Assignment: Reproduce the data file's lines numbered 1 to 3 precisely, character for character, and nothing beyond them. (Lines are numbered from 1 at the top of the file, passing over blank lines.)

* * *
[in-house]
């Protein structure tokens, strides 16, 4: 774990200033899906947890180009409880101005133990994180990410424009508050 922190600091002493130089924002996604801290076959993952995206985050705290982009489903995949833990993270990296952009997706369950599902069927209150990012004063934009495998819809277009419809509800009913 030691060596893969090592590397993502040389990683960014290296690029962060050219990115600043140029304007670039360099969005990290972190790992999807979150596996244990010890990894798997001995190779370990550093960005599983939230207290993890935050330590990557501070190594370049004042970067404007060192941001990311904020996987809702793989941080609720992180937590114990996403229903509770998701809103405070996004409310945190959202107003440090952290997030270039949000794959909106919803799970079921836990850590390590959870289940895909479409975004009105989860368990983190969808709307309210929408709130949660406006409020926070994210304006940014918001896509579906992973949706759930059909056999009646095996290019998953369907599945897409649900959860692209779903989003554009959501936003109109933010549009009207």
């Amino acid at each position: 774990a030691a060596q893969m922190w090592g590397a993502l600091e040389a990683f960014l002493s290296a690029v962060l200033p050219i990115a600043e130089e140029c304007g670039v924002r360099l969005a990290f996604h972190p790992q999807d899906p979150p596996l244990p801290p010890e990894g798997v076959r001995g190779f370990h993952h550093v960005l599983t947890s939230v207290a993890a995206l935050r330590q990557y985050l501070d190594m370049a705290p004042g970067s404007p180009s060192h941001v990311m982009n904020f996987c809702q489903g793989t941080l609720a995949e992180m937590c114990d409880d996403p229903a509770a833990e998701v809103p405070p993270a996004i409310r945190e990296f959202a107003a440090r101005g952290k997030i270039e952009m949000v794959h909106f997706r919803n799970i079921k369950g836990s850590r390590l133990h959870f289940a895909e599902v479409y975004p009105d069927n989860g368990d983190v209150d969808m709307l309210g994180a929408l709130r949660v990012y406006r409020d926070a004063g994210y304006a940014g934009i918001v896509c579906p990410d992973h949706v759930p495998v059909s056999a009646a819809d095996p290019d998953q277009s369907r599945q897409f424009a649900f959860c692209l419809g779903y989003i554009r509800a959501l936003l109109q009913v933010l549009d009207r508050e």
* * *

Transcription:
[in-house]
């Protein structure tokens, strides 16, 4: 774990200033899906947890180009409880101005133990994180990410424009508050 922190600091002493130089924002996604801290076959993952995206985050705290982009489903995949833990993270990296952009997706369950599902069927209150990012004063934009495998819809277009419809509800009913 030691060596893969090592590397993502040389990683960014290296690029962060050219990115600043140029304007670039360099969005990290972190790992999807979150596996244990010890990894798997001995190779370990550093960005599983939230207290993890935050330590990557501070190594370049004042970067404007060192941001990311904020996987809702793989941080609720992180937590114990996403229903509770998701809103405070996004409310945190959202107003440090952290997030270039949000794959909106919803799970079921836990850590390590959870289940895909479409975004009105989860368990983190969808709307309210929408709130949660406006409020926070994210304006940014918001896509579906992973949706759930059909056999009646095996290019998953369907599945897409649900959860692209779903989003554009959501936003109109933010549009009207």
């Amino acid at each position: 774990a030691a060596q893969m922190w090592g590397a993502l600091e040389a990683f960014l002493s290296a690029v962060l200033p050219i990115a600043e130089e140029c304007g670039v924002r360099l969005a990290f996604h972190p790992q999807d899906p979150p596996l244990p801290p010890e990894g798997v076959r001995g190779f370990h993952h550093v960005l599983t947890s939230v207290a993890a995206l935050r330590q990557y985050l501070d190594m370049a705290p004042g970067s404007p180009s060192h941001v990311m982009n904020f996987c809702q489903g793989t941080l609720a995949e992180m937590c114990d409880d996403p229903a509770a833990e998701v809103p405070p993270a996004i409310r945190e990296f959202a107003a440090r101005g952290k997030i270039e952009m949000v794959h909106f997706r919803n799970i079921k369950g836990s850590r390590l133990h959870f289940a895909e599902v479409y975004p009105d069927n989860g368990d983190v209150d969808m709307l309210g994180a929408l709130r949660v990012y406006r409020d926070a004063g994210y304006a940014g934009i918001v896509c579906p990410d992973h949706v759930p495998v059909s056999a009646a819809d095996p290019d998953q277009s369907r599945q897409f424009a649900f959860c692209l419809g779903y989003i554009r509800a959501l936003l109109q009913v933010l549009d009207r508050e």